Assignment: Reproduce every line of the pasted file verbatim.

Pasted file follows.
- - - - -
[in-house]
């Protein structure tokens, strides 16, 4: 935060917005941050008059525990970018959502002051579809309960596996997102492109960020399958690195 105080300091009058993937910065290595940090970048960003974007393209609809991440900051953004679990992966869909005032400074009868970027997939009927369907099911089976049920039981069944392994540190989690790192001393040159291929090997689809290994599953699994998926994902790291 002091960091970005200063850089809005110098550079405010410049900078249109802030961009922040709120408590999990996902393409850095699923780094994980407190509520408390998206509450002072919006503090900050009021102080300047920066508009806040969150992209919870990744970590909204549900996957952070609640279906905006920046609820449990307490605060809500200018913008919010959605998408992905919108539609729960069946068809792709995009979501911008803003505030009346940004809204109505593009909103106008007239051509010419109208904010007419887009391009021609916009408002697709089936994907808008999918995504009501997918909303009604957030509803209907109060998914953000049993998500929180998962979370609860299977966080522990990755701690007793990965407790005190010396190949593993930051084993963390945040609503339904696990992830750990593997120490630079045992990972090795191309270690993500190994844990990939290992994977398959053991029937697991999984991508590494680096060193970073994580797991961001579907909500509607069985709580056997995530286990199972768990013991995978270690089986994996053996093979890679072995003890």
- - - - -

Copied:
[in-house]
């Protein structure tokens, strides 16, 4: 935060917005941050008059525990970018959502002051579809309960596996997102492109960020399958690195 105080300091009058993937910065290595940090970048960003974007393209609809991440900051953004679990992966869909005032400074009868970027997939009927369907099911089976049920039981069944392994540190989690790192001393040159291929090997689809290994599953699994998926994902790291 002091960091970005200063850089809005110098550079405010410049900078249109802030961009922040709120408590999990996902393409850095699923780094994980407190509520408390998206509450002072919006503090900050009021102080300047920066508009806040969150992209919870990744970590909204549900996957952070609640279906905006920046609820449990307490605060809500200018913008919010959605998408992905919108539609729960069946068809792709995009979501911008803003505030009346940004809204109505593009909103106008007239051509010419109208904010007419887009391009021609916009408002697709089936994907808008999918995504009501997918909303009604957030509803209907109060998914953000049993998500929180998962979370609860299977966080522990990755701690007793990965407790005190010396190949593993930051084993963390945040609503339904696990992830750990593997120490630079045992990972090795191309270690993500190994844990990939290992994977398959053991029937697991999984991508590494680096060193970073994580797991961001579907909500509607069985709580056997995530286990199972768990013991995978270690089986994996053996093979890679072995003890």